Taiwan Water Resources Agency assistant director Wang Yifeng spoke out in defense of the government’s policies. He stated that the dry spell will make it difficult for crops to grow even with irrigation. He stated that it would be a “lose-lose” decision to redirect scarce water to homes and farms rather than factories and homes.

Nina Kao spokeswoman for TSMC, and said that farmers’ water problems are a concern. She also noted the involvement of TSMC in a project to increase irrigation efficiency.

It is paradoxical that Taiwan, which is one of the most rainy places in developed nations, should not have water. This borders on tragedy.

The summer typhoons deposit a lot of the water that residents use. However, the storms can also dump soil from Taiwan’s mountains into its reservoirs. This has slowly reduced the water reservoirs can hold.

Rainfalls can also vary from one year to the next. Last year was the first time that a single typhoon did not land in the rainy seasons. This is the first such event since 1964.

Taiwan stopped large-scale irrigation in 2004 and 2015, when it was trying to conserve water.

“If the same conditions occur in two or three more years, we can state, ‘Ah Taiwan has definitely entered a period of great water shortage,'” said You Jiingyun, professor of civil Engineering at National Taiwan University. We will wait and watch. ”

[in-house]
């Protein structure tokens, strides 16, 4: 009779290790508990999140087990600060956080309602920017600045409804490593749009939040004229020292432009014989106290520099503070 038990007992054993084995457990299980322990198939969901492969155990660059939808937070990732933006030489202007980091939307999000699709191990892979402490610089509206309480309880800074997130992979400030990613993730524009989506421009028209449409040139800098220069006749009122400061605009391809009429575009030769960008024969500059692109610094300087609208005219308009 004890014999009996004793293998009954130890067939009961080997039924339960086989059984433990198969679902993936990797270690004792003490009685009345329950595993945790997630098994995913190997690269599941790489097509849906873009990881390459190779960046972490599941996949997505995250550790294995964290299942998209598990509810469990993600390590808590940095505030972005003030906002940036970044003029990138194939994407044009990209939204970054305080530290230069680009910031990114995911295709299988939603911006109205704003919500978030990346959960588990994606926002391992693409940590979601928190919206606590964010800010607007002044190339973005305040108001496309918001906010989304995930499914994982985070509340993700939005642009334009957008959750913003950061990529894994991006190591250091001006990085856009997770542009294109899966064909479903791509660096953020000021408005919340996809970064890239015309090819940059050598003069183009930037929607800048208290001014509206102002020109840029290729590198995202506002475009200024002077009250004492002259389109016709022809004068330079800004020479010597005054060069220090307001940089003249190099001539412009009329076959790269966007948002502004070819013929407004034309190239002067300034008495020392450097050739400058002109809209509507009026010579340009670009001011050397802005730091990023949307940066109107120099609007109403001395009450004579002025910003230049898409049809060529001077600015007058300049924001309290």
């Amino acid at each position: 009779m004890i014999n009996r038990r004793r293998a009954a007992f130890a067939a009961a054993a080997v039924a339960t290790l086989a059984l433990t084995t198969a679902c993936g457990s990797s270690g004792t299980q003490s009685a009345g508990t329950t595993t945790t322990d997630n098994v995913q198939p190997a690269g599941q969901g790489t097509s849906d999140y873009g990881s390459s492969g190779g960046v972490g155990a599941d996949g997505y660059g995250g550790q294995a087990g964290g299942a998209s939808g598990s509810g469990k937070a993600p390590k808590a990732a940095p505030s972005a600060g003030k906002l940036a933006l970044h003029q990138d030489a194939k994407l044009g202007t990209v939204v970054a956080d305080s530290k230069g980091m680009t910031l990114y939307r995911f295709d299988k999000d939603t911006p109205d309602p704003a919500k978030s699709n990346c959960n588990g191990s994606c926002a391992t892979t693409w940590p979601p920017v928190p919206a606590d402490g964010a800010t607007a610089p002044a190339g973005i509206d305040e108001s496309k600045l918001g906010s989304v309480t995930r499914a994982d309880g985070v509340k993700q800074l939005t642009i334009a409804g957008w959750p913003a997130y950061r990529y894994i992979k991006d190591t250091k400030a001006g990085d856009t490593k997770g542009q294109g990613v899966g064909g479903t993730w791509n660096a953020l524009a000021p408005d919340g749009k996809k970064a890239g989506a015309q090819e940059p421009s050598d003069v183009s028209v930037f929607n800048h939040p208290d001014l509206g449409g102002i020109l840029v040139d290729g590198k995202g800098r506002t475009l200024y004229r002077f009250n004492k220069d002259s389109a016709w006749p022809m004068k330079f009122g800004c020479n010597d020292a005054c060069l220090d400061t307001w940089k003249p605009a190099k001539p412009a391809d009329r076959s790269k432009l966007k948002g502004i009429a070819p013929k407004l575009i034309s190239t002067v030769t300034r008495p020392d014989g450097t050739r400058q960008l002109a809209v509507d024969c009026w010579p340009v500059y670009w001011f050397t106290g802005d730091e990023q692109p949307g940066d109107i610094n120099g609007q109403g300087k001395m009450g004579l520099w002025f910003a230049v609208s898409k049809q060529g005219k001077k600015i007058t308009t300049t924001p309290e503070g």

According to the company, the TSMC facilities at Hsinchu used 63,000 tonnes of water each day in 2019, more than 10% of the water supply from Baoshan Second Reservoir and Baoshan First Reservoir. TSMC saved 3.6 million tonnes of water by increasing recycling and adopting other measures to recycle more than 86 per cent of its manufacturing water this year. This is still a small amount compared to the 63,000,000 tons of water consumed in Taiwanese plants for 2019.

Kuo Yu-ling is Mr. Chuang’s business partner at Hsinchu Farm. He doesn’t like to demonize the chip industry.

Ms. Kuo, 32 said that “Hsinchu Science Park wouldn’t have been as developed as it is today.” She was referring to the main industrial area of the city. She said that TSMC engineers are crucial customers for their rice.

However, it is wrong to accuse farmers, according to Ms. Kuo. They are accused of consuming water and contributing little economically.

She asked, “Can’t we accurately and fairly account how much water farmers use and how much the water industry uses and not continually stigmatize agriculture?”

According to Wang Hsiaowen, a professor at National Cheng Kung University, Taiwan’s biggest problem is the government’s inability to raise water tariffs. This encourages waste.